Larry Heath caught up with producer Helen Bowden (The Slap) while at Sydney Film Festival to talk about the new Foxtel TV series Devil’s Playground. The six-part series, which will premiere in September, sees its first two episodes screen at the Festival tonight. They talk about the direction the series has taken, operating as a sequel of sorts of the 1976 film The Devil’s Playground by Fred Schepisi.
Let’s talk about the series. It’s a six part that will be screening later in the year and we’re getting a preview of it here at the Sydney Film Festival. What does it mean to you having it played on the big screen? It’s quite a different way to kick off a television series.
I think it’s fantastic and I’m so happy that Foxtel agreed to do it, it’s generous of them and a great thing for the series as well. It certainly seems to be generating quite a bit of interest. We’re so lucky these days in shooting where images can look really wonderful and the sound can be very wonderful, for the cinema as well as the television.
That’s right. I only saw it on the small screen but it still looked great there.
I’m glad. It was the same cinematographer, Andy Commis, that I had on Underground: The Julian Assange Story and The Slap. He’s done a beautiful job.
The cast for this is incredible. How did you bring them together?
We had our fantastic casting director Kirsty McGregor who cast Animal Kingdom, so she was the main driver behind it. We also had Simon Burke, who’s the lead in the series and was the lead in the original Devil’s Playground film. Obviously he’s very respected in the acting community and a lot of people were keen to work on it with him. Rachel Ward, of course, was a big drawcard. We would never have got Jack Thompson, for example, but for the fact that he and Rachel are great friends. Once you get some cast on board, it gathers momentum as it goes along. So we just incredibly lucky. It was amazing to get Don Hany, who only became available when it got close to the shooting. He just threw himself into and told me how much he enjoyed playing that totally different character.
You mentioned Simon Burke being the centrepiece of the story, taking us into the late 80s from the original film. Was it difficult to convince him to come back and reprise the role?
It was actually Simon’s idea. He played Tom in Fred Schepisi’s The Devil’s Playground in 1976 and he was 13 years old. It’s semi-autobiographical of Fred’s life because he’d been to a Catholic boarding school where he was training to become a priest but he met a girl and realised he wasn’t cut out for it and ran away. It was Simon’s first major role and it had a huge impact on his life. He went to Melbourne where he was looked after by Fred and his late wife Rhonda and he had this extraordinary experience working on the film. It kicked off his whole career as an actor. So one day he was having dinner with Brian Walsh, who’s head of Foxtel, and they were talking and Simon said that he had always wondered what happened to Tom. So Brian said that he should come up with a pitch. And of course it was perfect timing for a film about the Catholic church. But it’s very tangential, because all we know of Tom is about him as a thirteen-year old boy with a lot of character who runs away. He could have become anything . We presume he didn’t become a priest, so what else could he have become? Where would he be? It was a very open slate, but we settled on this idea that he’s a psychiatrist and is invited by the church to counsel priests, therefore becoming a kind of everyman going behind the scenes of the church.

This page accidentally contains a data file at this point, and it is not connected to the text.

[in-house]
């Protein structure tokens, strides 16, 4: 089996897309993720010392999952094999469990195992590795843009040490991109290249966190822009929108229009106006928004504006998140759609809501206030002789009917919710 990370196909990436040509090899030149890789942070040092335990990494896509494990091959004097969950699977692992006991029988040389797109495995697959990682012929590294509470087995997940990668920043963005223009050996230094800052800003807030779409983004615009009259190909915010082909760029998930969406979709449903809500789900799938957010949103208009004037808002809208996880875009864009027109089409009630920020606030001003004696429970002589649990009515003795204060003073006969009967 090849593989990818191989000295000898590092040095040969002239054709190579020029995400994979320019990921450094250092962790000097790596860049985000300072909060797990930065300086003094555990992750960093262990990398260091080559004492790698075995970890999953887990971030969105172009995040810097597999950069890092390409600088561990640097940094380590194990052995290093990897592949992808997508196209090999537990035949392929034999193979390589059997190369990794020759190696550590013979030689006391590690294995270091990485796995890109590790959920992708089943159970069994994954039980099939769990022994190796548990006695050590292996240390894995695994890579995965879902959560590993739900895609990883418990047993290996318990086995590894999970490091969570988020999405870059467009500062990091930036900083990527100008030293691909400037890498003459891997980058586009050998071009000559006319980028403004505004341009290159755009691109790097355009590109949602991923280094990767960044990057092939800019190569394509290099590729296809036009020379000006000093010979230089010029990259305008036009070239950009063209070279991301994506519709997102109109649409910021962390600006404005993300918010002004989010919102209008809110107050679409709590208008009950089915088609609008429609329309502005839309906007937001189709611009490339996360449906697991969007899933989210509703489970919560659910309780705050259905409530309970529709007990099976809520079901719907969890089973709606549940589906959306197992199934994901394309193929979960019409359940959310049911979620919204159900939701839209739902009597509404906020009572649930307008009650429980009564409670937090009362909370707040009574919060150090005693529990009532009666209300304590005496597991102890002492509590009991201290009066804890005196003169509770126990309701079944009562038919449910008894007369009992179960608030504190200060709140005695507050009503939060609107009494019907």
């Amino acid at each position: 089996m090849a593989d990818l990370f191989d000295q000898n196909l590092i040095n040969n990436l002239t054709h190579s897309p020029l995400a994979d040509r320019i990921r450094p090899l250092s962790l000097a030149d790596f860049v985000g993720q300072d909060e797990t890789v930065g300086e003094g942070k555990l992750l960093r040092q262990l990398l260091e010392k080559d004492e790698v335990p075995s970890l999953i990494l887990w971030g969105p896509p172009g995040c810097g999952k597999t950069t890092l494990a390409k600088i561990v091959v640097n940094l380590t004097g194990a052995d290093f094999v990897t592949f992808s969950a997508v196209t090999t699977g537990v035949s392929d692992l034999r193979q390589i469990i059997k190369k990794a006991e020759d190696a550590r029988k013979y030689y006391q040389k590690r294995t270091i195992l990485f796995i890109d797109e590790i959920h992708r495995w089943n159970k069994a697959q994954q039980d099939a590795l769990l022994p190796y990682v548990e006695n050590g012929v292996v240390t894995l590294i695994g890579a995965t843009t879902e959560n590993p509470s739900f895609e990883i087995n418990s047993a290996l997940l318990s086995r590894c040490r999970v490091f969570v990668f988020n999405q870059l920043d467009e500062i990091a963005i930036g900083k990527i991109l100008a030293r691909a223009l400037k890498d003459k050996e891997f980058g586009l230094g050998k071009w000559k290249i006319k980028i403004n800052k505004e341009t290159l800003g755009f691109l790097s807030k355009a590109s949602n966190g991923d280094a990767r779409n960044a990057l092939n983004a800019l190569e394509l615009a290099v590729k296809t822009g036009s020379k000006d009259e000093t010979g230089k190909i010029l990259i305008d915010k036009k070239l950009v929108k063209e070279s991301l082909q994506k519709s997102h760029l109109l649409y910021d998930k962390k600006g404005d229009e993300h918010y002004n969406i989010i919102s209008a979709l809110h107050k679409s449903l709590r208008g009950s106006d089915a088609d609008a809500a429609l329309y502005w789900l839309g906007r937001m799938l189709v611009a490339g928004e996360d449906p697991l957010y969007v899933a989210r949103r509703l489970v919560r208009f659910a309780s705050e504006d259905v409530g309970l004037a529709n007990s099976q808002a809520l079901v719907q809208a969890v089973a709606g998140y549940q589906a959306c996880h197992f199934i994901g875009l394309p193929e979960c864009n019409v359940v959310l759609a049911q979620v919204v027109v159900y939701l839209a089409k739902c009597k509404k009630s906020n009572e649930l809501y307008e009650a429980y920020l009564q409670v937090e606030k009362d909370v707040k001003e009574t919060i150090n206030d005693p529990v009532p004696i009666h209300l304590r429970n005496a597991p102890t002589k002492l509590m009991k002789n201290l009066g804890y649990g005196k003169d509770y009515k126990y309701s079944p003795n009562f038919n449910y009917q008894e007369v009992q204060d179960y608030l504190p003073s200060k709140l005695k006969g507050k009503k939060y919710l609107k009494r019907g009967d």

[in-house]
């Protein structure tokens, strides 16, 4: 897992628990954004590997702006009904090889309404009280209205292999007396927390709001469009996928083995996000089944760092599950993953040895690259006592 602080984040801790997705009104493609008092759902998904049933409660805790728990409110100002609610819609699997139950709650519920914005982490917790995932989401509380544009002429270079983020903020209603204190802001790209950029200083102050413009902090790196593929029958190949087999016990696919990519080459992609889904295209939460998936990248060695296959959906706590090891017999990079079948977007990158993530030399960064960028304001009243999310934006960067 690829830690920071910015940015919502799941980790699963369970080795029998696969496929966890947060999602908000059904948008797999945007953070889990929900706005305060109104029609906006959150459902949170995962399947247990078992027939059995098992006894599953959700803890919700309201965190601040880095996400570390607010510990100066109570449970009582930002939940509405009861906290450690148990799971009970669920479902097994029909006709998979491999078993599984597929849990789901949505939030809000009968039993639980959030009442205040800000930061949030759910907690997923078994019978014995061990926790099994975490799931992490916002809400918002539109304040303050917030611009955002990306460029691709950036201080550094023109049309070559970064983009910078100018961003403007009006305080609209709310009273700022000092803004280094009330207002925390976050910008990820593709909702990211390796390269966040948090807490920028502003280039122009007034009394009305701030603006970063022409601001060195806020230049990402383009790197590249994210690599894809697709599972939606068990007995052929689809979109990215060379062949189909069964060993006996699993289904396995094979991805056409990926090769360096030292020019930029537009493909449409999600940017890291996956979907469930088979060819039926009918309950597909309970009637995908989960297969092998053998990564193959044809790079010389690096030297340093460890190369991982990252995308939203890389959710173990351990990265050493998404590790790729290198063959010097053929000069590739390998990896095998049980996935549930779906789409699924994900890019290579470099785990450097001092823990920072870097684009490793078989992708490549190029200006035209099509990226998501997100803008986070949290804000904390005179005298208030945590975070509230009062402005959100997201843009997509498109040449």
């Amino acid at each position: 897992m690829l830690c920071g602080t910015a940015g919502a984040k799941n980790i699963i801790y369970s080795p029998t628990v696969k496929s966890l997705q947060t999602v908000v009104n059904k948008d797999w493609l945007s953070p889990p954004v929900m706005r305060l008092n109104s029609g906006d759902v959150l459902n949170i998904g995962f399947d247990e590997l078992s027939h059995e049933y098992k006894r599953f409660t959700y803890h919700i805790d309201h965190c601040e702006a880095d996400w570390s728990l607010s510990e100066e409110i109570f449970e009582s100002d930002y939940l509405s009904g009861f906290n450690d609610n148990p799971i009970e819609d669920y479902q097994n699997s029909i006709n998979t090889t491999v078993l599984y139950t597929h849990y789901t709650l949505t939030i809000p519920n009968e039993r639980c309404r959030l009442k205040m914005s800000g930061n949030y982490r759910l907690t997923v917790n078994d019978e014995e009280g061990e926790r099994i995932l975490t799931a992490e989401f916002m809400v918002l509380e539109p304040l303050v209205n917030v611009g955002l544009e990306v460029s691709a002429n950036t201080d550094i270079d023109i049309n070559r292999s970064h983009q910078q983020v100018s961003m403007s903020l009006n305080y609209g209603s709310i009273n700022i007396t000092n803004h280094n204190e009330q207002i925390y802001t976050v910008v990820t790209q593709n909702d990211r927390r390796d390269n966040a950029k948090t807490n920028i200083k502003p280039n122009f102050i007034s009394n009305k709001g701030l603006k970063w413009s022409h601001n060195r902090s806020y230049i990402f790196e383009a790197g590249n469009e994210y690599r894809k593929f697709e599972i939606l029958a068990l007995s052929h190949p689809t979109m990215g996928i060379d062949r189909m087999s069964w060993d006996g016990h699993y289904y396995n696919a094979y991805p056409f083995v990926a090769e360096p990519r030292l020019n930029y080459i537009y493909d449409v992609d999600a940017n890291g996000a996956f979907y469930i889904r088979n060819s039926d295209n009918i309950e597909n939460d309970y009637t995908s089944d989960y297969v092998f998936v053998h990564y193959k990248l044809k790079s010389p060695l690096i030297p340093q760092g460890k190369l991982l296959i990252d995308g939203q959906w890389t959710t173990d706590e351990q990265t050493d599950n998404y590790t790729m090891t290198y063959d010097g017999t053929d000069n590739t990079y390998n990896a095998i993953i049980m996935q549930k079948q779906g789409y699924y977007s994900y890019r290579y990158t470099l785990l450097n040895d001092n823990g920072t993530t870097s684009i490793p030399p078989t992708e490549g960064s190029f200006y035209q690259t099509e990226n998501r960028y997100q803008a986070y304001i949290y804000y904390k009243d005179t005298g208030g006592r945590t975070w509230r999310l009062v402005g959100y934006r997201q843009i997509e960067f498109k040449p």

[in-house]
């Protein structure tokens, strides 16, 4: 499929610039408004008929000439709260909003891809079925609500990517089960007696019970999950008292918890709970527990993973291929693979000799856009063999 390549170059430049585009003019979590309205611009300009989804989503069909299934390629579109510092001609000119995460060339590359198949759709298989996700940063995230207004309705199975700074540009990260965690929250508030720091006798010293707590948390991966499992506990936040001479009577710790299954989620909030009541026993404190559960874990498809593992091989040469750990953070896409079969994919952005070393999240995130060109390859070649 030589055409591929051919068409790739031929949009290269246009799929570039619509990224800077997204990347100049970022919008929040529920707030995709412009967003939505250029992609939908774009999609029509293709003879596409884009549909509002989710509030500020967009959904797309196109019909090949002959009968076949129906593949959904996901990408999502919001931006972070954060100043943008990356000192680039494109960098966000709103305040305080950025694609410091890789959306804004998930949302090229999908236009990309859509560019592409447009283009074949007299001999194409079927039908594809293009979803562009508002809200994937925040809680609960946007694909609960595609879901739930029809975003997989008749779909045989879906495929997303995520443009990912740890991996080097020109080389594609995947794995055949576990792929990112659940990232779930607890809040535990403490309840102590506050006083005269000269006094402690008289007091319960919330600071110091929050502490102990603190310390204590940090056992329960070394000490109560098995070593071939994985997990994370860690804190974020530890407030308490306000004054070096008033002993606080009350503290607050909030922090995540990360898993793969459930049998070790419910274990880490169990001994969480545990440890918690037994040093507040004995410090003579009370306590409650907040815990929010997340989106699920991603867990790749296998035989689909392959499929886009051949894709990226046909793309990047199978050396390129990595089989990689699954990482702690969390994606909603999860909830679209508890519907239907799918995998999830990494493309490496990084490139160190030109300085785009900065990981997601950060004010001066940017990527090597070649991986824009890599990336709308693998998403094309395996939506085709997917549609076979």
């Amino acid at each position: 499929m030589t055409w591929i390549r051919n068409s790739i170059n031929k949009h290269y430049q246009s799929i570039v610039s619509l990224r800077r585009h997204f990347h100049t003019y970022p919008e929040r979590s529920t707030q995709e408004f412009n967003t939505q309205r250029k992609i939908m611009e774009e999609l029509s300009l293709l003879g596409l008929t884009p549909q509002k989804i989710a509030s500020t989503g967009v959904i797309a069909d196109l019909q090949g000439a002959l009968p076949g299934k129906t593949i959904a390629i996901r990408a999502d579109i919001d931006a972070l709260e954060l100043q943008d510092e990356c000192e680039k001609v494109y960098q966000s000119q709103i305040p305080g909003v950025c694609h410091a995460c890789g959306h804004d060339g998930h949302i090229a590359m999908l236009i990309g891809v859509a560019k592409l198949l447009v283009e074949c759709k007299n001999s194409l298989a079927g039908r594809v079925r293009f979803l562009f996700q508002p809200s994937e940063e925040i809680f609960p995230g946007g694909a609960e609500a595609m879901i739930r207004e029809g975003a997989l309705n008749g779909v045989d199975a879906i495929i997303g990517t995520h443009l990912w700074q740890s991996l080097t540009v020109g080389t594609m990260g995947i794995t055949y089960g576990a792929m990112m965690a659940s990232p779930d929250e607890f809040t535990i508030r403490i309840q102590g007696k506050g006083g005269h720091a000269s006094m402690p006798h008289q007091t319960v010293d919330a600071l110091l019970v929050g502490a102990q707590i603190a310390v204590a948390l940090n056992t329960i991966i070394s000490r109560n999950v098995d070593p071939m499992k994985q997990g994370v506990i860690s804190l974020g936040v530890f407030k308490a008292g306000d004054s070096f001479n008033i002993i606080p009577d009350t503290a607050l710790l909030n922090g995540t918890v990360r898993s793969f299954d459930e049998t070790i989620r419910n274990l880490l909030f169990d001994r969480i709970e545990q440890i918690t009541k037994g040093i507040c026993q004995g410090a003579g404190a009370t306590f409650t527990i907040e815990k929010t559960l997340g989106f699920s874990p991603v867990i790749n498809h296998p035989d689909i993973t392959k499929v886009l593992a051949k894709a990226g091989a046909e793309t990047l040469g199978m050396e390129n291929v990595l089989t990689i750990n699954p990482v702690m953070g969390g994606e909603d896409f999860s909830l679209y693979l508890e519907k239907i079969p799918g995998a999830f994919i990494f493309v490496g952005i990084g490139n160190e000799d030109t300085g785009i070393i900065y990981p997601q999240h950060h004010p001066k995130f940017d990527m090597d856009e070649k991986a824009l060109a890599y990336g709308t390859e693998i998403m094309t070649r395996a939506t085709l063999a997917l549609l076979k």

Did Fred (Schepisi) have any direction on the script?
He didn’t, he was incredibly generous and gracious about saying we could do the series. He’d only recently seen the series when I saw him last night and he was so lovely about it. He said he loved it and was surprised at how good it was.
I was going to ask how the mini-series came out of the feature film but you said it was the result of Simon’s conversation with the director of Foxtel.
Yes, that’s right. With Brian Walsh. It’s great to have a six-hour canvas to tell that story over. We all know the stories in the press at the moment about what’s gone on in the Catholic church and it’s your duty as a storyteller to not go for the obvious answers. About why these things happened, how they happened within the church, how these people who joined the church to do good ended up protecting the church and not the vulnerable. Then there are the less obvious answers as to why these things came about, and it’s this that the series set out to explore. We can’t really pull any punches unless we can understand the complexities of human behaviour. Until then we won’t get anywhere and won’t change anything.
Can you tell us when the series will be playing on Foxtel?
I believe it’ll be on Showcase in September.
And are the episodes all finished?
Yes they’re all finished. The first two episodes that played at the Sydney Film Festival actually had their first premier at Series Mania which is a festival in Paris. Simon went to that about six weeks ago and it’s an amazing showcase that all the top television shows from around the world go to. We were lucky that The Slap went there when it was first finished as well.
Hopefully when it goes to something like Series Mania it means we get to see it exported around the world as well.
Yes, there was huge interest there. Obviously the Catholic church is a subject dear to the hearts of the French people so there was a lot of fascination about what the church is like in Australia and whether we have the same issues here as they do.
Devil’s Playground screens its first two episodes at Sydney Film Festival tonight (Details HERE). It will screen in its entirety (all six episodes) this September on Showcase on Foxtel.